For the purposes of the GDPR, the first point to be made is that the prospective successor trustee would also be a data controller as it would not be processing the information received on behalf of the retiring trustee but would, in order to assess whether or not to assume the trusteeship, determine the purposes for which it will process the data and the means of processing.
The disclosure of personal data from one controller to another constitutes processing for the purposes of the data protection regime. Whilst neither the GDPR nor Jersey and/or Guernsey's respective data protection laws mandate that the disclosing party and receiving party enter into contractual arrangements governing the proposed transfer, the Code of Practice on Data Sharing issued by the UK's Information Commissioner's Office (ICO) – which is considered to be persuasive authority in the Channel Islands – sets out best practice guidance for controllers to consider before sharing personal data (either on a one-off or regular basis).
Best practice guidance – data protection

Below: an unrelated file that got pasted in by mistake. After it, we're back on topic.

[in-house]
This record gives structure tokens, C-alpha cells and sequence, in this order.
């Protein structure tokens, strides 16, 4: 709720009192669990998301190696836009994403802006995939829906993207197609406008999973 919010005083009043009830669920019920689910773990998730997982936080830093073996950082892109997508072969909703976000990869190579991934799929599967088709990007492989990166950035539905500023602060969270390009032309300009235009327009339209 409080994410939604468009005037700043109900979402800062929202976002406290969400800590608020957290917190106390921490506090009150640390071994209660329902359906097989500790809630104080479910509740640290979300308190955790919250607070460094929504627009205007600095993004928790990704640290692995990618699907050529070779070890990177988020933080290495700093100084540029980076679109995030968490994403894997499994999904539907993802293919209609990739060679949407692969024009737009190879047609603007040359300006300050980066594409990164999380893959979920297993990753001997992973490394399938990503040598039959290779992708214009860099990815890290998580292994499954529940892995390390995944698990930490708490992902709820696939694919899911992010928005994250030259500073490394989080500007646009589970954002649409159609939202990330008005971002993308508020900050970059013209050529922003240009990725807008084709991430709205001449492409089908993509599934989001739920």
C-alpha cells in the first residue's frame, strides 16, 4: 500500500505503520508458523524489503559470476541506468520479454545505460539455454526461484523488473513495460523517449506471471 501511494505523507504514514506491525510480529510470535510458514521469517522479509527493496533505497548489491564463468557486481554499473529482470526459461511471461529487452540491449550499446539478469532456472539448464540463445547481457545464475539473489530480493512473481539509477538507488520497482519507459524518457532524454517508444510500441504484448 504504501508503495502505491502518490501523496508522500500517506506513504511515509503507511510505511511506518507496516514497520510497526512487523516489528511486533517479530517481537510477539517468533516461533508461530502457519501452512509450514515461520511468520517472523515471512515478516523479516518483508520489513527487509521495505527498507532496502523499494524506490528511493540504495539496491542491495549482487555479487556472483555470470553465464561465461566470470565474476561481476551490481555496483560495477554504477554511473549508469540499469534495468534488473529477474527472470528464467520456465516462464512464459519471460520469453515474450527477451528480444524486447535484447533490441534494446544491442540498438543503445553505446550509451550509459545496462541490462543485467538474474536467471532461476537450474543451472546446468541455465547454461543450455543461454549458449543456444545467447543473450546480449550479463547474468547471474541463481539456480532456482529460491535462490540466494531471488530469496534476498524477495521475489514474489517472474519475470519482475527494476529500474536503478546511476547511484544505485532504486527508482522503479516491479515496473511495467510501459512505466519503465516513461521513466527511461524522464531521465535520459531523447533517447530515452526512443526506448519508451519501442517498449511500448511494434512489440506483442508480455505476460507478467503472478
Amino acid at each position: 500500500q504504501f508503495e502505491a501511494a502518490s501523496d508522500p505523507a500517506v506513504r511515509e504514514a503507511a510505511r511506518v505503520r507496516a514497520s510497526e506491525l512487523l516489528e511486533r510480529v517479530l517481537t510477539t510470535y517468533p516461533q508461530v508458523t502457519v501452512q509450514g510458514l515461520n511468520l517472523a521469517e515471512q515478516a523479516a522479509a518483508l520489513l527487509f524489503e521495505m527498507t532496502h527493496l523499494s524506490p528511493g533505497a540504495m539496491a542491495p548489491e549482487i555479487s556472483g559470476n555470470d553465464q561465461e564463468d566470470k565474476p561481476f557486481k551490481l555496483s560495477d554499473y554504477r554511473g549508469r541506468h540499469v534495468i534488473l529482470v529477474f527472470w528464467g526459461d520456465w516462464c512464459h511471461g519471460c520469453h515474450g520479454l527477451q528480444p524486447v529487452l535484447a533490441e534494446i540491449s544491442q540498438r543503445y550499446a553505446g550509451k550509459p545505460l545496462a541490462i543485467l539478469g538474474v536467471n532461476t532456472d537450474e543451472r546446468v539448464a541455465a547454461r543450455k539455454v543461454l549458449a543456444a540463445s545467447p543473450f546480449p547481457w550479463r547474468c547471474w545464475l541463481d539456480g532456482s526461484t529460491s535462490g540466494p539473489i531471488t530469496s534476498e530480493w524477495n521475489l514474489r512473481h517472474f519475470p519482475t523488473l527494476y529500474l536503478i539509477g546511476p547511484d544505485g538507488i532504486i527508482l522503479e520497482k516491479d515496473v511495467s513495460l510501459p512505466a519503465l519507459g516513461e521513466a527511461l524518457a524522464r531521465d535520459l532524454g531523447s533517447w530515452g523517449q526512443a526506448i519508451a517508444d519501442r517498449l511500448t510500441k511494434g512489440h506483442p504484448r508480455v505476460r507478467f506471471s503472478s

The Code of Practice sets out in expansive detail how a data controller should approach data sharing, what to consider and how to comply with the law. This note is not intended as a detailed analysis of all the guidance and processes of the Code but rather to alert trustees of the need to be aware of the legal requirement to comply with the data protection principles when requested to disclose personal data to prospective successor trustees. It is, for example, regarded as good practice to conduct a Data Protection Impact Assessment ("DPIA") before deciding whether or not to transfer or share personal data. A DPIA assist in in assessing any risks that may arise should a trustee as data controller share such data and how the trustee could mitigate these risks. Whilst conducting a DPIA is only a legal requirement where the processing is considered to be "high-risk", assessing these risks as part of a DPIA will help a controller to demonstrate to a regulator, if challenged, that it has considered (and where appropriate) discounted risks associated with the transfer. When assessing risk, the DPIA will invite the controller to take into account factors such as the nature and sensitivity of the data concerned (including whether it falls within the scope of 'special category data'), jurisdictional risk and security issues. Trustees should also be careful to establish where the personal data is going. For example, under Guernsey and Jersey's data protection laws, a controller is prohibited from sending personal data to a recipient who is based in a jurisdiction which has not received an adequacy decision by the European Commission or is otherwise outside the UK or the European Economic Area (EEA) unless appropriate safeguards are in place. Whilst the GDPR identifies examples of "appropriate safeguards" (which include Standard Contractual Clauses approved by the European Commission), recent case law and European guidance has raised the bar - imposing additional burdens on controllers seeking to export data outside of Europe (see our article on The data transfer challenge: Schrems II and the Channel Islands).